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AS THE Journal Sentinel pointed out, the chaos that broke out "had more to do with a weak economy and crushing poverty in parts of this community than the devastating floods that swept through the state earlier this month."

Poverty in Milwaukee is at epidemic levels. The city ranks as America's eighth-most impoverished city and fourth in the number of children living in poverty. An estimated 25 percent of Milwaukee residents--and 33 percent of school-age children--live below the official poverty line. Since the government only provides meals to schoolchildren aged 12 or younger who are in summer school during this time of year, children are particularly hard hit right now.

"Unfortunately, it strikes me that Milwaukee continues to be a leader in so many unfortunate measures, such as unemployment, mortgage rates, incarceration and segregation," Gregory D. Squires, chair of the sociology department at George Washington University in Washington, D.C., told the Journal Sentinel in February.

You might think that after the scandalous treatment of the victims of Hurricane Katrina in New Orleans, the federal government would be responsive to the needs of those who are going hungry in America. After all, in the richest country on the planet, how hard could it be to meet the needs of the country's poor?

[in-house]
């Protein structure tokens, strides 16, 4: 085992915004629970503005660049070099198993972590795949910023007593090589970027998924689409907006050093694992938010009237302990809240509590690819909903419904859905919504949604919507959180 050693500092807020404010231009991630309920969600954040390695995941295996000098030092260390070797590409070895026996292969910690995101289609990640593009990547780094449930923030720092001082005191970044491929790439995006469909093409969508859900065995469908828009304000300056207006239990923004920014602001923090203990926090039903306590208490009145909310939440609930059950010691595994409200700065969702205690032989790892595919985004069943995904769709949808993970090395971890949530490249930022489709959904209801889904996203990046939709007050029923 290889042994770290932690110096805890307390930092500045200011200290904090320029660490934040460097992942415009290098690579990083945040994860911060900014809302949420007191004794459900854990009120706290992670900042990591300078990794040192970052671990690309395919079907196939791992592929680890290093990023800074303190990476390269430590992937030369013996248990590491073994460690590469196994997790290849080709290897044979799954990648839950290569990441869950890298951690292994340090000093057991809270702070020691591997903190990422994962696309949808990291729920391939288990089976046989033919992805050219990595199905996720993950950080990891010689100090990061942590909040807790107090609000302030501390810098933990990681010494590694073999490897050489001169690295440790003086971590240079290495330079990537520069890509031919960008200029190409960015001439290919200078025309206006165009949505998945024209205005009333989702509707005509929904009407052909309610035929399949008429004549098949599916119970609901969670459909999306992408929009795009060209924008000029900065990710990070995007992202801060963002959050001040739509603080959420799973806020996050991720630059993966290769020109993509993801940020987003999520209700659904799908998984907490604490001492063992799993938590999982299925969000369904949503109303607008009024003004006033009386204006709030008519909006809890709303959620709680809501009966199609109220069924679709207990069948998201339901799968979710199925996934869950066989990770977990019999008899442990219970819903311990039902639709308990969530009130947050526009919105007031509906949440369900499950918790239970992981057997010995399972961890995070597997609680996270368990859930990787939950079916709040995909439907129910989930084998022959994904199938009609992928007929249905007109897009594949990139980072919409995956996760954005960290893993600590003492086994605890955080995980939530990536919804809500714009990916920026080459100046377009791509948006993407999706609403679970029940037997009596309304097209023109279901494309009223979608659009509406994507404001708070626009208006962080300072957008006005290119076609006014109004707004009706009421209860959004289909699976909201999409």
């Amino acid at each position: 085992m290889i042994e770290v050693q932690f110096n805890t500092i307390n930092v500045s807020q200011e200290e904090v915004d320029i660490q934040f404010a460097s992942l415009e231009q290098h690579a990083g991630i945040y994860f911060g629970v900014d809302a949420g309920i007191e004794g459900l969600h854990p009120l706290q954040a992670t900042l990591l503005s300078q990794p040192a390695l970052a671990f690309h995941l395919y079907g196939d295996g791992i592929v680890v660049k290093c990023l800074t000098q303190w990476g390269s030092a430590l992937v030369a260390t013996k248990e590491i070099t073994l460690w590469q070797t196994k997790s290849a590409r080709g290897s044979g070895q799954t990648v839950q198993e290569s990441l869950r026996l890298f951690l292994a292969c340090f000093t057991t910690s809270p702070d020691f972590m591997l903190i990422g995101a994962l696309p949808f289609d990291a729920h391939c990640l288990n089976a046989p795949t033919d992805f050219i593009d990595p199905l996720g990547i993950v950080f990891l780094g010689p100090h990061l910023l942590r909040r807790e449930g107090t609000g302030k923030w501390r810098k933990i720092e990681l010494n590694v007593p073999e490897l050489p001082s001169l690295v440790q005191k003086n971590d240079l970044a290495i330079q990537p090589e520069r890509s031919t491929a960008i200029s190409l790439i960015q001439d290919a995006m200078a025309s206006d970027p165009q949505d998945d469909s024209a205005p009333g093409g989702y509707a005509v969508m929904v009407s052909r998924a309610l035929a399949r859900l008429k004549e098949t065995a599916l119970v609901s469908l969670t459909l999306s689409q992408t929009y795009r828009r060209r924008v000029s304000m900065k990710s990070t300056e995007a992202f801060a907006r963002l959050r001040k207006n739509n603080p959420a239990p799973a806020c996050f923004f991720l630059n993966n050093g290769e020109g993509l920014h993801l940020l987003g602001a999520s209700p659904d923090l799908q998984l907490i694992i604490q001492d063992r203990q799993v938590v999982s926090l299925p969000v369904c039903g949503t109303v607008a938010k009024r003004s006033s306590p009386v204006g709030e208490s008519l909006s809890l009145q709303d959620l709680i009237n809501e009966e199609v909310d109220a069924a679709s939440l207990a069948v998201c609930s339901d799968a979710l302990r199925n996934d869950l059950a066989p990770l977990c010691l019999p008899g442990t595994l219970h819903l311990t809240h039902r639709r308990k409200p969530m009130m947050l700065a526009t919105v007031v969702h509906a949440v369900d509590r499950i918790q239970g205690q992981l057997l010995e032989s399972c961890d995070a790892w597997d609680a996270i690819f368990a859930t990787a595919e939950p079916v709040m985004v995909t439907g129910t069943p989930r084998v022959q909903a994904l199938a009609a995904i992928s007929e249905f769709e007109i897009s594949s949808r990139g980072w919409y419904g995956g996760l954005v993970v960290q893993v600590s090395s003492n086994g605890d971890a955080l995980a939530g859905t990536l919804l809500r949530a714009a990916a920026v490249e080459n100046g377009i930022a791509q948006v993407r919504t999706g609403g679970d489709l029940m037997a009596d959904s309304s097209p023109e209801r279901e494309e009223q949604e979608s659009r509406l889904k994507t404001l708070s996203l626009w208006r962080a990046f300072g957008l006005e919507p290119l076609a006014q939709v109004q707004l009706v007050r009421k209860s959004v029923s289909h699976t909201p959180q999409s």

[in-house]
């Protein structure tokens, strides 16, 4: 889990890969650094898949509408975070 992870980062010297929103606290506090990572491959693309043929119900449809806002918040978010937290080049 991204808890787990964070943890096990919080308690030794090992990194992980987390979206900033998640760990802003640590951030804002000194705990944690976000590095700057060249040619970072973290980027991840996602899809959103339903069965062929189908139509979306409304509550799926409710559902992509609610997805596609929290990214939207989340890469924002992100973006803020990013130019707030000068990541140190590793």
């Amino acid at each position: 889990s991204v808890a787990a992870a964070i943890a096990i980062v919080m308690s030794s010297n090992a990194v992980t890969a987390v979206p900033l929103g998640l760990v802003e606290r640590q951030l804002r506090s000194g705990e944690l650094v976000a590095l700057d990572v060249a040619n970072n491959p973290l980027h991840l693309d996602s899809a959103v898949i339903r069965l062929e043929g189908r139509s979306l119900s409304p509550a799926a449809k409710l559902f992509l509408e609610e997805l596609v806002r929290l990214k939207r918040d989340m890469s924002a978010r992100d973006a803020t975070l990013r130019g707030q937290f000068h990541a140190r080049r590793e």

Too hard, apparently. Sherrie Tussler, executive director of the Hunger Task Force of Milwaukee, an emergency food pantry, said that food donations from the government have dropped more than 30 percent since 2001. As the Journal Sentinel reported, "To keep up with the increasing demand, the Hunger Task Force purchases food. The Task Force purchased $3,400 worth for the first five months of 2007. Through May of this year, that number climbed to $92,000, Tussler said."

Bonnie Bellehumeur, president and CEO of America's Second Harvest of Wisconsin, told WUWM that the food aid organization is having difficulty keeping its shelves stocked this year because donations are down 15 percent, and food manufacturers and grocery stores--which used to give large quantities of food--are scaling back donations as a way to cut costs.

Meanwhile, requests for assistance are up as rising food and gas prices and unemployment take their toll on many families. Nationwide, according to the U.S. Department of Agriculture, 10 percent of households are either at risk of, or experiencing, hunger today.

The number of families forced to rely on food stamp assistance has also shot up. In March, some 27.9 million Americans received food stamps--up 1.5 million, or 5.7 percent, from a year earlier. Nearly half of households receiving food stamp benefits have one or more working adults.

As Milwaukee Common Council President Willie Hines said at a press conference following the incident at the Coggs Center, "The food crisis in Milwaukee and throughout the United States is worse than many of us have realized. We expect long lines for free food in Third World countries. We don't expect a line of 2,500 people waiting for food vouchers [in Milwaukee]."